Monday, July 2, 2012

Bread....Bringing people together for thousands of years


In Columbus, Ohio last night we had a really bad storm, and there are currently over 100,000 people without power. I happen to be one of them. Oddly, half of our electricity works. I can't quite figure this  out, but I have enough power to blog, and that is good enough for me. I want to take some time to post about bread in more of an abstract sense, rather than just walk through the bread-baking process., I want to speak about it collectively, and in a more "general" and abstract manner.

I have been baking for quite some time, and I have found that I bake bread in two ways. The first way is on my own. This process really enables me to sync in with the process and to almost connect with the dough. There are parts of this process that I truly cherish, especially the bread shaping process. I find that I need to be ready for it, often times taking a few minutes to relax before I get into it. I think that it is very important that the communication between the baker and the dough be one of understanding and acceptance. We all struggle to find our peace in our lives, and I have found that baking solo, is what has brought me the most peace and understanding.

My dear friend, Allison once asked me if I find the bread-baking process therapeutic,  Without batting an eye my response to her was:
"No, I find it spiritual!"

Allison will be guest blogging in a coming post on bagels. Give her your love she is a skilled vegan baker! I would also like to note that the foundation friendship is based on THE BAND, Bob Dylan, records and Walking to temple!

I really do feel that way. Baking bread is the closest that I have come to god and spirituality in my life. For me, there is a connection between work and happiness. It is truly a labor of love. Yes, I enjoy bread, but I enjoy baking bread that much more. When you learn an artform or a skill on your own, with bits and pieces of advice and guidance from experts along the way, it becomes more meaningful. Personally, it reminds me of something my mother said to me over the phone just yesterday. "You've come a long way baby!" I truly owe a lot of my discipline and growth to bread baking. Everything the Dalai Lama stands for is everything a bread baker stands for: understanding, growth, knowledge, a humble meal among friends, tranquility, serenity, and courage.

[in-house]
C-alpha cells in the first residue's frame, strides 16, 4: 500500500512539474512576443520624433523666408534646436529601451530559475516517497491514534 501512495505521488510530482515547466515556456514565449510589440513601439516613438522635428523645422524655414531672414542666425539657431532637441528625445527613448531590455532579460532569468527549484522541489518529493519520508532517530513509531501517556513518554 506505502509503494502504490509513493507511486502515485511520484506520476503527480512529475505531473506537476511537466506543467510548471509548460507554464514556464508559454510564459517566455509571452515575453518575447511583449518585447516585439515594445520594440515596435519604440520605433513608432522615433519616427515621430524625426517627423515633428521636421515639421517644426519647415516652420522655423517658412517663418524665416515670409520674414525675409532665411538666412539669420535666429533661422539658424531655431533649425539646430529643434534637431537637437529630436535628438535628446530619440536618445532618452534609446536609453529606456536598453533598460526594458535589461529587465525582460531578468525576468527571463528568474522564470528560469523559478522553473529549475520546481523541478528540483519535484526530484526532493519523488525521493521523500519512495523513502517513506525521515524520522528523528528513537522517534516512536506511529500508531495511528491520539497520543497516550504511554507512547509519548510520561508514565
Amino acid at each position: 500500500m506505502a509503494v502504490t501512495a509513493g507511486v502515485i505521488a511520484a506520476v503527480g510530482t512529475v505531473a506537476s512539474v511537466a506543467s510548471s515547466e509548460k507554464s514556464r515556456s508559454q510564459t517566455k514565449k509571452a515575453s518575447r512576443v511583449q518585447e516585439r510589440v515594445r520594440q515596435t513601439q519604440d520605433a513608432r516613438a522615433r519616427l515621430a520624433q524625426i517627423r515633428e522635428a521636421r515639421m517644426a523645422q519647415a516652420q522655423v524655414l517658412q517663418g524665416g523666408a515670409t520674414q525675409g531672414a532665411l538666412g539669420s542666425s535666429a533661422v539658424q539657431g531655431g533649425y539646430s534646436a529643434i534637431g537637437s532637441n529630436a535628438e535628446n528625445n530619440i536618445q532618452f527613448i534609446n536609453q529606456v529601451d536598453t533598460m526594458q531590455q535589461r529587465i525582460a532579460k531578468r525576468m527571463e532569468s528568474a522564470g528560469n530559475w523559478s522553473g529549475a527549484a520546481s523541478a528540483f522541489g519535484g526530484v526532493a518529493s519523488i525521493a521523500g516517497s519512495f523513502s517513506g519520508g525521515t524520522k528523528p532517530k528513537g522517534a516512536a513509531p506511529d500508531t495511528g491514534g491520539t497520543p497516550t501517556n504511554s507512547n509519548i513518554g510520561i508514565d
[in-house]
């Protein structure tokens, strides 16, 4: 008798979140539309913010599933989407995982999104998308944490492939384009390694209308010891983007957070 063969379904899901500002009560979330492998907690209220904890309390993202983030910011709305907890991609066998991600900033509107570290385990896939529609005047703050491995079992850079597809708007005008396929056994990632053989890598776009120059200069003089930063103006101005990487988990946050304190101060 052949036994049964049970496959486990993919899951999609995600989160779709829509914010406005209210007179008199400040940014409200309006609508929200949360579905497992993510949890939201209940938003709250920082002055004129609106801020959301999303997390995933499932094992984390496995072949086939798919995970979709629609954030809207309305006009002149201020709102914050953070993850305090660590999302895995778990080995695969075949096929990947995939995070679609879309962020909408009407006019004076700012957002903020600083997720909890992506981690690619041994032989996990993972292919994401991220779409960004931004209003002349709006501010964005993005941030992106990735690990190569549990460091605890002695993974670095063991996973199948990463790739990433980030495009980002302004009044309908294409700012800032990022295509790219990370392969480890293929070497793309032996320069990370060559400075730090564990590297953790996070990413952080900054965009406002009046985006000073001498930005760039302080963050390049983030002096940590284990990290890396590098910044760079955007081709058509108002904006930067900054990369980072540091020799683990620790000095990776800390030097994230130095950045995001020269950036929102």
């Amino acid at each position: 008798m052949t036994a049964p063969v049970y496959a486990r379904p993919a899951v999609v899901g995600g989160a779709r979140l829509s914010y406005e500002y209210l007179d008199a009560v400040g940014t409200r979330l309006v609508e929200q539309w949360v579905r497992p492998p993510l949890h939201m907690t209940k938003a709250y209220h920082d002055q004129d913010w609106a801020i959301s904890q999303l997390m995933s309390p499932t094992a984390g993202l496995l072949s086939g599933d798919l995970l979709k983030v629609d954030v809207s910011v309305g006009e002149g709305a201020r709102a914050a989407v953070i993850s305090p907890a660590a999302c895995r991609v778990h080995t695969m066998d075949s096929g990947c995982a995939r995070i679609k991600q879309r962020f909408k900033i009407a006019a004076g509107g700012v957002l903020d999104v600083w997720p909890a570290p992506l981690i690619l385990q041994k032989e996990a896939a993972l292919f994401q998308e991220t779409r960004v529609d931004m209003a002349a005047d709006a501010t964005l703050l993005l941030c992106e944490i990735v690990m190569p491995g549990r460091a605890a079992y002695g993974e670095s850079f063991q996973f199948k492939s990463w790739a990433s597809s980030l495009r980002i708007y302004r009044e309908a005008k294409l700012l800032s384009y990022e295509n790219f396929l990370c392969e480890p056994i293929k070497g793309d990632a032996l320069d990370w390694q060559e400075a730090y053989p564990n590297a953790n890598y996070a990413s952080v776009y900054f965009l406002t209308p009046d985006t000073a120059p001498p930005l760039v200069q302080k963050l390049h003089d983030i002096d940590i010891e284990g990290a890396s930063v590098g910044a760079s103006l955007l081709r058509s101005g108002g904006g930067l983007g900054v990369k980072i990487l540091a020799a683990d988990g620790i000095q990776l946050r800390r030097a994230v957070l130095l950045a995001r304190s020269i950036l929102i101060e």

My reasoning is as follows:
There is an understanding between me and my dough. I always ask myself if I have you taken the bread's needs into consideration, did I fold enough and, were the folds thoughtful and meaningful. Did I take the time to really listen to the language that the dough spoke to me. (I am reminded of a great song by the Grateful Dead, Easy Wind.

"And the river keeps on talking, but you never hear a word it say"

Regarding Growth: You need to ask yourself if you have become a better baker, a better person, a better friend, brother, sister, daughter or mother.